Two years ago, I purchased an iPhone XR. Apple was selling the iPhone 8, 8 Plus, XR, XS, and XS Max back in 2018. There were a multitude of options to choose from, and yet, I never felt “confused” by the purchase decision I made. Why, then, is there so much confusion regarding the next-generation Xbox consoles?
Microsoft currently has two next-gen consoles on the horizon: the powerhouse Xbox Series X (which we have known about since December 2019), and the value-focused Xbox Series S. Like clockwork, several “gamers,” in the fraudulent guise of consumer champions, stormed social media in their apparent bewilderment. Apparently, no consumer was intelligent enough to differentiate between Microsoft’s console offerings.
This asinine argument has once again reached a fever pitch in recent weeks.
At this point, as a game dev, I can comfortable admit that if there was someone that asked for an Xbox as a holiday gift, I would get confused enough that I would probably buy the wrong one.
The naming is utterly confusing for now – surely a fleeting problem, but annoying.
— Rami Ismail (رامي) (@tha_rami) September 1, 2020
Microsoft clearly markets the fact that there are multiple Xbox consoles available. A reasonable person would simply ask for clarification as to which model is desired. It seems as though this kind of common sense is in short supply in 2020.
Unfortunately, it gets worse.
Now buy me the Xbox X. The X one, you have to make sure it's the X one.
— Rami Ismail (رامي) (@tha_rami) September 1, 2020
Here is where a line is crossed from “concern” to what amounts to faux concern trolling. Microsoft does not make a console called the Xbox X. By intentionally omitting a word from the name of the console, confusion is artificially manufactured where none exists in reality.
Earlier today, Microsoft clarified the exact release date and price of the Xbox Series X and Series S consoles. Predictably, video game tabloid website Kotaku posted an article this morning indicating how perplexed they were by Xbox’s naming scheme.
Since 2016, the naming convention for Xbox consoles has been that the “S” models are the budget offerings and the “X” model represents the flagship console. This is not a new concept. In the case of the next-generation consoles, the Series S continues the tradition by being an excellent value, whereas the Series X is the beast. There is no confusion.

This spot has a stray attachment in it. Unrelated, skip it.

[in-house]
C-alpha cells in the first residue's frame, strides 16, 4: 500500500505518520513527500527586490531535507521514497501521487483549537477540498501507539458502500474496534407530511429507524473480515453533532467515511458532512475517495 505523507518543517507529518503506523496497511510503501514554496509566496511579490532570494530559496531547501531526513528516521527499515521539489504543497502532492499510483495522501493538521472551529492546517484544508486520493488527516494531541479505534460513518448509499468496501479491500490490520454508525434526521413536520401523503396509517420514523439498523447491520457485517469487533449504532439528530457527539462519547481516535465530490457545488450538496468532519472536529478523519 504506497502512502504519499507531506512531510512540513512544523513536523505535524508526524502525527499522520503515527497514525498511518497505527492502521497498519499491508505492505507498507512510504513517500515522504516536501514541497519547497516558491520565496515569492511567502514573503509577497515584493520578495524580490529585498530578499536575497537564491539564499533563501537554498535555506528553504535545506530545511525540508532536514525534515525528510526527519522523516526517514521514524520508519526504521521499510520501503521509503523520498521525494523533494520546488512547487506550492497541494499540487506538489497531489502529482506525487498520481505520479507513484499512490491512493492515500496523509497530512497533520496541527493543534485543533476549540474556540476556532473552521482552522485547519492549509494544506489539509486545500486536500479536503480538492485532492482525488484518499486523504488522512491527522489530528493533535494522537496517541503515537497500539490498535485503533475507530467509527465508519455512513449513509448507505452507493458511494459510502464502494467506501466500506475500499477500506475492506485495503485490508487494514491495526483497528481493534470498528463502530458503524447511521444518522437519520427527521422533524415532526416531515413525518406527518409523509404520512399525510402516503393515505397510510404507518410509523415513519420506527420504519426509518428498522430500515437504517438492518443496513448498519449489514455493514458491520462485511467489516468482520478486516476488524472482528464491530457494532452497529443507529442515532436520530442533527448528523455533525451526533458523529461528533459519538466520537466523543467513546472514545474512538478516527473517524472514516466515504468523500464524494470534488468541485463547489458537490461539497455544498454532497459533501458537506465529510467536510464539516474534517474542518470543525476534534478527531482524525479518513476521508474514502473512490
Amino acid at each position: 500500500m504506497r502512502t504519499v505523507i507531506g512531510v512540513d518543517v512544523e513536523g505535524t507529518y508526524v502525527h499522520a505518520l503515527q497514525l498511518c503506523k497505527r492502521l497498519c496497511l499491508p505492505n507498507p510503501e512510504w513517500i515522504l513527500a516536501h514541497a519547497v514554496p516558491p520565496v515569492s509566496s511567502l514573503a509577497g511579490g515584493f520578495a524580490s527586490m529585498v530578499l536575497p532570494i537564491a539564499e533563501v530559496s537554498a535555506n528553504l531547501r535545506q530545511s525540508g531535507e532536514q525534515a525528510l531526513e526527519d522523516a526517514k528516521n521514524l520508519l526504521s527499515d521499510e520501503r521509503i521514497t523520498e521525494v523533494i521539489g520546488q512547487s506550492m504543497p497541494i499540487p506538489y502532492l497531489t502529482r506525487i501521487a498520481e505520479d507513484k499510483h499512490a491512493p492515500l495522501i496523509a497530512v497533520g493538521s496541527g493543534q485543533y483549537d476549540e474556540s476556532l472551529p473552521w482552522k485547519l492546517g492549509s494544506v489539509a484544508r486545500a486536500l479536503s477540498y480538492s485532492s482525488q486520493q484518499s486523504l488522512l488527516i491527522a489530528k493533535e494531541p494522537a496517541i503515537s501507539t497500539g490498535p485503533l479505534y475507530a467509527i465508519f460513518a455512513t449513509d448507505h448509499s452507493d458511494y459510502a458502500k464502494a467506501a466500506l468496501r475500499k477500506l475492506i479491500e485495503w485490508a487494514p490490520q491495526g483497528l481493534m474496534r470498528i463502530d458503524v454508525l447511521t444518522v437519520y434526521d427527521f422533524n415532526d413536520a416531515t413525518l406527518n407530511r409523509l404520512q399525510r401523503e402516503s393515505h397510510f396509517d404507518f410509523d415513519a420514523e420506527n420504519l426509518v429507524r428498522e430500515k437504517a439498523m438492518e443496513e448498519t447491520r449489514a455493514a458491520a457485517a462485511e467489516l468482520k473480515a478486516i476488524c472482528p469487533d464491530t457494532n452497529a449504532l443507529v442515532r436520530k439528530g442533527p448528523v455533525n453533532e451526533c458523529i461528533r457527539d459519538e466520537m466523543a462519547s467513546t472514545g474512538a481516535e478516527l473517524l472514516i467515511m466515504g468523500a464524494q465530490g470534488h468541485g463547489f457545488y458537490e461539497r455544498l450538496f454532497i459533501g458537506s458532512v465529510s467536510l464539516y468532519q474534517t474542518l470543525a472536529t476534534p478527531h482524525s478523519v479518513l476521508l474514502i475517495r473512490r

A certain sect of fanboys seems to be incessantly focused on what the new Xbox consoles are called, stating that casual consumers would be confused. When this logic is applied to other areas, however, the argument falls apart.
The current generation Subaru Forester comes in Touring, Premium, and Limited trims. Which ones are the high trims and which one is the value trim? Clearly, not all car shoppers are confused as to which car and trim level they want to buy.
If one is looking to by a new TV, there are thousands of options available, yet consumers are still able to pick and choose the model and type of TV that works best for them.
Samsung has flooded the market with a multitude of smartphones. There’s the Galaxy S20 and S25, Galaxy Note 20 and Note 20 Ultra, A51, and A71 among others. Google makes a Pixel 4, 4XL, and 4a. And while it might be easy to tell the difference between an iPhone 11 and 12, where does the iPhone SE fit in just by looking at the name? Are all cell phone shoppers this confused?
Here is where we get to the truth of the (non) issue. It isn’t Microsoft’s fault that you are puzzled as to which Xbox is which. The blame is solely on you.
Regardless of if you are spending $3,000 on an OLED TV, $1,500 on a flagship phone, or $300 to $500 on a video game console, the burden is on you to be an informed consumer. No one just walks into Best Buy to purchase an expensive piece of consumer electronics completely blind. If you walk into the store to buy an Xbox and come home with the wrong console, that is your fault.
Of course, keeping track of consoles is second nature to us in the gaming sphere. But what about the oft-confused “casual consumer” that is frequently referenced? This is where being an informed consumer comes into play.
An informed consumer will look at Microsoft’s Xbox website and use the search engines that are freely available and accessible to them. With a few clicks and minimal effort, they will be informed on both new Xbox consoles, how much they cost, and what features they have. This is the same process that any informed consumer would take when purchasing any other tech product.
I have used iPhones exclusively since the iPhone 4. I’m completely out of the loop regarding Android. For various reasons, I am now considering a mid-range Android phone. Instead of shouting into the sky about how confused I am, I listed out which features I need in a phone. I am now using the Internet to conduct research on phones. I have been able to educate myself on the differences between iOS and Android and how to properly switch. If I did not do any research and ordered up a random mid-range phone on Verizon’s website and got a clunker, it would be outlandish for me to blame the phone manufacturers for confusing me. It would be my own fault for not being an informed consumer.
This is no different when shopping for a video game console. By being an informed consumer, you have all the power to make an educated decision about what to buy and to choose the correct product for your needs. It’s common sense, and I’m holding out hope for a time when common sense won’t be so uncommon.
Nothing confusing about that.